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Volunteering was my compass

Nora Ndege, the chairperson of African Women in Agricultural Research and Development- Kenyan Chapter traces her rising star to her deep roots in Agriculture.

By CAROLINE MWENDWA 

Lift your hand and say, “I want to do it,” Nora Ndege the chairperson of African Women in Agricultural Research and Development (AWARD)- Kenyan Chapter tells women who aspire for a progressive career. She knows too well how this spirit of volunteering to run projects can set one on an upward trajectory having tested and proven it. “While working on a project-Fruiting Africa at the World Agroforestry Centre (ICRAF) in Mwala, Machakos County, I noticed that farmers there would harvest so many mangoes during peak season and sell them at very low prices while others run to waste and this prompted me with fellow team members to train them on how to add value to the mangoes and earn more from them,” she says. From her training in Food Science and Technology, she had enough knowledge and skills to pass on to these farmers and within no time, they were producing jam and dried snacks from the fruits which they sold to schools, hospitals and the public. 

A door to opportunities 

This initiative would make Ndege eligible for the African Women in Agricultural and Research Development (AWARD) Fellowship programme, which hooks mentees with established global figures (mentors) in the field of Agriculture to guide them in setting and achieving high career goals. “The AWARD programme is designed to give a future to the women pursuing a career in Agriculture,” she explains further elaborating that most women in this field seldom attain their full potential given its nature, but with this programme, they are not only opened to the many career possibilities, but also trained on leadership and negotiation skills for better terms of work. “There are about 500 alumni of the AWARD fellowship and all have high flying careers and are currently participating in projects of high impact in their countries,” she says.

The AWARD Kenyan Chapter is running several projects especially in reigniting the love for agriculture as a discipline among students in schools. “Agriculture is viewed as a lowly path especially because farming has been for a long time associated with peasantry and lack”. The concept of pursuing an agricultural specialty to its pinnacle such as nematology or agronomy is not well grasped among many students,” she says. This among many other projects is what KeAWARD is preoccupying itself with. They achieve this through offering mentorship in schools and working with students to come up with new agricultural inventions such as developing vaccines in the lab, which stirs enthusiasm in pursuing a career in Agriculture.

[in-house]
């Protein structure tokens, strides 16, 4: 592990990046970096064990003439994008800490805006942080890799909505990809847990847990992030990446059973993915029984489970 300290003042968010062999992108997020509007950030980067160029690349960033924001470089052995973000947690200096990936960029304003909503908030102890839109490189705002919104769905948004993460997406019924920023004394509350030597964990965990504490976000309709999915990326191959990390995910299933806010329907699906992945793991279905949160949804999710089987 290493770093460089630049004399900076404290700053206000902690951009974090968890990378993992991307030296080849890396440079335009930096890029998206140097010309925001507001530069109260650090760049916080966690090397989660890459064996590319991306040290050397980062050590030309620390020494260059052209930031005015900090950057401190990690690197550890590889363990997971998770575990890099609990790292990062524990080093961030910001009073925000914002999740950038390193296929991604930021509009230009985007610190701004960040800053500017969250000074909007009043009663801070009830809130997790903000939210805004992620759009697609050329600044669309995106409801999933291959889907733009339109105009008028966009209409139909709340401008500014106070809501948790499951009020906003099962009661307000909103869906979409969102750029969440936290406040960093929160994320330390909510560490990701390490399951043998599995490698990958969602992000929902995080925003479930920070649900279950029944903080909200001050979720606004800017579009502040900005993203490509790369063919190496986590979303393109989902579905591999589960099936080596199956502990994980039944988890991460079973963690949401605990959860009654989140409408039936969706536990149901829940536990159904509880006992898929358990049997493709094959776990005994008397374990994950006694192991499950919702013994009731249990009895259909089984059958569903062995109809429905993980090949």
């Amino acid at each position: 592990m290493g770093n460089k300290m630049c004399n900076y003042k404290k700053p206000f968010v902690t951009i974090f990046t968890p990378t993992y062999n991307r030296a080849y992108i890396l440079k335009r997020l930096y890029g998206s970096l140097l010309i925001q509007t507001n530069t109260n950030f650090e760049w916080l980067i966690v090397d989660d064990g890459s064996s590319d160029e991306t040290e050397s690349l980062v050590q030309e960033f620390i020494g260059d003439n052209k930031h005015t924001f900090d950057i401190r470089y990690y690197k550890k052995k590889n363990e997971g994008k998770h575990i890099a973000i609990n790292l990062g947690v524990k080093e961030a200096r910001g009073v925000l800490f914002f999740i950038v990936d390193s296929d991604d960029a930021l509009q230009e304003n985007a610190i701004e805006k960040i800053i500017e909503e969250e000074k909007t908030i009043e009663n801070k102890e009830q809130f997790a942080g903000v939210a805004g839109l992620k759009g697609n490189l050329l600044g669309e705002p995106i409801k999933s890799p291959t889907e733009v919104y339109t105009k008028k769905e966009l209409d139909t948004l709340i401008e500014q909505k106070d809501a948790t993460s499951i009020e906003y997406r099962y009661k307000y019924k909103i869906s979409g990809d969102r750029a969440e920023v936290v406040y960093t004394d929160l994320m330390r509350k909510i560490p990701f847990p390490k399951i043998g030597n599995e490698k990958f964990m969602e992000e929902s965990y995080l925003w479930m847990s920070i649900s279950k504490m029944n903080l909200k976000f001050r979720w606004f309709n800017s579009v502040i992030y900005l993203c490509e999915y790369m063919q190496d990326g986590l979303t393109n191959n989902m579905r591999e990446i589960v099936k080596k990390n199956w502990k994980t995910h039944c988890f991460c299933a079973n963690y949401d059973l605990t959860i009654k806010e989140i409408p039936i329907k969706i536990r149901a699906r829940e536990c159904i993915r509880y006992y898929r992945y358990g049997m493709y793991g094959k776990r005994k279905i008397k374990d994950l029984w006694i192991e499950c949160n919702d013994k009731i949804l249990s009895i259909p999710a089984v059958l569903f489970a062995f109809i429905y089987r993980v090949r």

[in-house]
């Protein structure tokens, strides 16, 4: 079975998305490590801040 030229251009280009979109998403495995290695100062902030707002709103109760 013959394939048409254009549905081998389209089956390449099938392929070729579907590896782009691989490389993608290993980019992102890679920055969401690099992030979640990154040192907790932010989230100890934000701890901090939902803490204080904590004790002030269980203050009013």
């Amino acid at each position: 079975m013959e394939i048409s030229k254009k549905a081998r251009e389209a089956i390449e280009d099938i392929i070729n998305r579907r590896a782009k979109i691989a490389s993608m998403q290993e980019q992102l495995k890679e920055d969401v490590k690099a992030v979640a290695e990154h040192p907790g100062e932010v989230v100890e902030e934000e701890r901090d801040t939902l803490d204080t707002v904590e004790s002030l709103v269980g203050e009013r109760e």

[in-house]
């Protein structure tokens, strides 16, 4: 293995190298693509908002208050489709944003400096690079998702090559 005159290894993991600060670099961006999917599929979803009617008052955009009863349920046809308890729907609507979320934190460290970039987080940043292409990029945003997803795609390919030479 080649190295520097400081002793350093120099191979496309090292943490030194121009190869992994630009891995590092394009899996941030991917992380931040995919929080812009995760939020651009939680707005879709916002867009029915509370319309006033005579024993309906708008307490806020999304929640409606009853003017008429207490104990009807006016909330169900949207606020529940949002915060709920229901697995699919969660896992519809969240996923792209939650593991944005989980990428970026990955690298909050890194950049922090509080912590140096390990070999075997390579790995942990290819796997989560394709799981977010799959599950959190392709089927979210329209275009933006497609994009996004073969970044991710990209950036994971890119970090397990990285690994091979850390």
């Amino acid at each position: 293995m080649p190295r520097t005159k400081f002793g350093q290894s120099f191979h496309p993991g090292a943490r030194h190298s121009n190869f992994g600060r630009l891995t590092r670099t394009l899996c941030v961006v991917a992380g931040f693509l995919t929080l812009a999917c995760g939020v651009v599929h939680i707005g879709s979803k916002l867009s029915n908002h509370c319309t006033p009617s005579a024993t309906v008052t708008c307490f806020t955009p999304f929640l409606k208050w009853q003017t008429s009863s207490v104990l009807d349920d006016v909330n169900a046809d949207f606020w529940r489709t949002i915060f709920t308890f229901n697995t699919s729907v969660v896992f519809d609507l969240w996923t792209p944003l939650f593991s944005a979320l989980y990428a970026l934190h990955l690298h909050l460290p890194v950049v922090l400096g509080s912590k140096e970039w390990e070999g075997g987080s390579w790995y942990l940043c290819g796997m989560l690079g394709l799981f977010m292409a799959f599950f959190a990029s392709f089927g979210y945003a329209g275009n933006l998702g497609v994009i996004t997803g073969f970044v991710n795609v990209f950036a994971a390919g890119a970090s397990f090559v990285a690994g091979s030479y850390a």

A budding agriculturalist

Who would have thought that having to till land at a younger age, would nurture a love for agriculture and not a hate for it? Ndege’s childhood was riddled with hours in the farm, not out of interest at the time but need. Years later, she is into agriculture enjoying the transformation that has taken place while being a major part of it, through research and innovation. She currently works as a research fellow at the African Centre for Technology Studies. On the side, Ndege has cultivated vast pieces of land in Nakuru County for agribusiness. 

A gap in knowledge use 

Having researched about Agricultural Information and Communication extensively, Ndege reckons that if farmers were sufficiently edified on the numerous ways they could benefit from their farm produce, there would be minimal room for exploitation by the middlemen and other players in the supply chain. 

Another gap she says is how the farmers utilise the little information that they are fed with. “We may have made efforts to inform the farmer on better ways to earn from farm produce, but they don’t practise the learned skills for long before going back to the old ways,” she points out. Ndege recommends that the best way to ensure sustainability of these processes is to suggest a variety of options to them so that when one doesn’t work in a certain season, they can resort to another method. 

Of significance to note also, is the fact that there lies an extensive body of knowledge and skills in the traditional ways in which farmers grew, harvested and even stored their produce that has been totally ignored. “There is need for these methods to be re-affirmed and even documented for passage to future generations, before they are totally forgotten in this fast-paced evolution in agriculture,” asserts Ndege.

The emergence of digital farms

While the hoes and machetes are taking long to leave our lands, there is a fast approaching wave of sophisticated farming using not just machineries but automated systems that require minimal human input. “So much is happening in Agri-tech, and I cannot wait to see what farming will be like in the years to come,” she concludes.

Caroline Mwendwa is the Editor, Management Magazine. Email: cmwendwa@kim.ac.ke

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